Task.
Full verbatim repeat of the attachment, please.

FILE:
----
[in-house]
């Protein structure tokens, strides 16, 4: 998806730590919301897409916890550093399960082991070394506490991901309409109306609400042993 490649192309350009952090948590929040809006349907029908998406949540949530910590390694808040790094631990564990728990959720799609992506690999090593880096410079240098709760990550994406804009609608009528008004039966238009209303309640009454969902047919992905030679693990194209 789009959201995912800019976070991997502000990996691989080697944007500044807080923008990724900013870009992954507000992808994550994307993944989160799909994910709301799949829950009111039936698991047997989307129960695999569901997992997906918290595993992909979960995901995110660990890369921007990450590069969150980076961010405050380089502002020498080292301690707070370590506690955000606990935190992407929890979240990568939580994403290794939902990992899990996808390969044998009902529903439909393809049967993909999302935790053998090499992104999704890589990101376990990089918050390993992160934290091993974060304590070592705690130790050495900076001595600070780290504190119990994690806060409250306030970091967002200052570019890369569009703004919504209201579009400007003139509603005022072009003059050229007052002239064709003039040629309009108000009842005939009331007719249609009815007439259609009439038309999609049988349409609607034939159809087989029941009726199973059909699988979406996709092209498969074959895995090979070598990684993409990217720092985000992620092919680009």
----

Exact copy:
[in-house]
């Protein structure tokens, strides 16, 4: 998806730590919301897409916890550093399960082991070394506490991901309409109306609400042993 490649192309350009952090948590929040809006349907029908998406949540949530910590390694808040790094631990564990728990959720799609992506690999090593880096410079240098709760990550994406804009609608009528008004039966238009209303309640009454969902047919992905030679693990194209 789009959201995912800019976070991997502000990996691989080697944007500044807080923008990724900013870009992954507000992808994550994307993944989160799909994910709301799949829950009111039936698991047997989307129960695999569901997992997906918290595993992909979960995901995110660990890369921007990450590069969150980076961010405050380089502002020498080292301690707070370590506690955000606990935190992407929890979240990568939580994403290794939902990992899990996808390969044998009902529903439909393809049967993909999302935790053998090499992104999704890589990101376990990089918050390993992160934290091993974060304590070592705690130790050495900076001595600070780290504190119990994690806060409250306030970091967002200052570019890369569009703004919504209201579009400007003139509603005022072009003059050229007052002239064709003039040629309009108000009842005939009331007719249609009815007439259609009439038309999609049988349409609607034939159809087989029941009726199973059909699988979406996709092209498969074959895995090979070598990684993409990217720092985000992620092919680009």